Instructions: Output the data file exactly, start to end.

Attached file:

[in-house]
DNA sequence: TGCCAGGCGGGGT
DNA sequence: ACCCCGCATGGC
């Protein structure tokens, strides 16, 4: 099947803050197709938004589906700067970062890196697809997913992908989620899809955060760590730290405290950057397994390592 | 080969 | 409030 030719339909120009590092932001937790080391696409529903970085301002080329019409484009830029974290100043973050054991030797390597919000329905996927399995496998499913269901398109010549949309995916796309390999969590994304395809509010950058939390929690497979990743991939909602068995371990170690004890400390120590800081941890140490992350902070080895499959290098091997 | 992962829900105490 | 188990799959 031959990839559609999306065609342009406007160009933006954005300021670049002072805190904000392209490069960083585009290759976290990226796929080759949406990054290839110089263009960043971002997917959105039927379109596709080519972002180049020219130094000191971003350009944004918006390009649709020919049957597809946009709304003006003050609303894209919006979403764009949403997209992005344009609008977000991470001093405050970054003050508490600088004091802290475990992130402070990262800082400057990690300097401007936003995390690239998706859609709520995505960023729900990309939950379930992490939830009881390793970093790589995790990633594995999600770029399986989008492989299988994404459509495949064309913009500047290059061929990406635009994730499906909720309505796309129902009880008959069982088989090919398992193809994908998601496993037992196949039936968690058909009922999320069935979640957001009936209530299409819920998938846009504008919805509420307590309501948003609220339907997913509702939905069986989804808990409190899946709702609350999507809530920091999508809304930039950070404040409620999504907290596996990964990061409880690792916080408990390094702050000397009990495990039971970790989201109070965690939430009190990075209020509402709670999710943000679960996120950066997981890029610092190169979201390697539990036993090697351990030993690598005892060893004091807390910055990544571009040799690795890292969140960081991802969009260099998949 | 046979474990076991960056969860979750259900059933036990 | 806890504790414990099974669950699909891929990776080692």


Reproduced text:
[in-house]
DNA sequence: TGCCAGGCGGGGT
DNA sequence: ACCCCGCATGGC
């Protein structure tokens, strides 16, 4: 099947803050197709938004589906700067970062890196697809997913992908989620899809955060760590730290405290950057397994390592 | 080969 | 409030 030719339909120009590092932001937790080391696409529903970085301002080329019409484009830029974290100043973050054991030797390597919000329905996927399995496998499913269901398109010549949309995916796309390999969590994304395809509010950058939390929690497979990743991939909602068995371990170690004890400390120590800081941890140490992350902070080895499959290098091997 | 992962829900105490 | 188990799959 031959990839559609999306065609342009406007160009933006954005300021670049002072805190904000392209490069960083585009290759976290990226796929080759949406990054290839110089263009960043971002997917959105039927379109596709080519972002180049020219130094000191971003350009944004918006390009649709020919049957597809946009709304003006003050609303894209919006979403764009949403997209992005344009609008977000991470001093405050970054003050508490600088004091802290475990992130402070990262800082400057990690300097401007936003995390690239998706859609709520995505960023729900990309939950379930992490939830009881390793970093790589995790990633594995999600770029399986989008492989299988994404459509495949064309913009500047290059061929990406635009994730499906909720309505796309129902009880008959069982088989090919398992193809994908998601496993037992196949039936968690058909009922999320069935979640957001009936209530299409819920998938846009504008919805509420307590309501948003609220339907997913509702939905069986989804808990409190899946709702609350999507809530920091999508809304930039950070404040409620999504907290596996990964990061409880690792916080408990390094702050000397009990495990039971970790989201109070965690939430009190990075209020509402709670999710943000679960996120950066997981890029610092190169979201390697539990036993090697351990030993690598005892060893004091807390910055990544571009040799690795890292969140960081991802969009260099998949 | 046979474990076991960056969860979750259900059933036990 | 806890504790414990099974669950699909891929990776080692």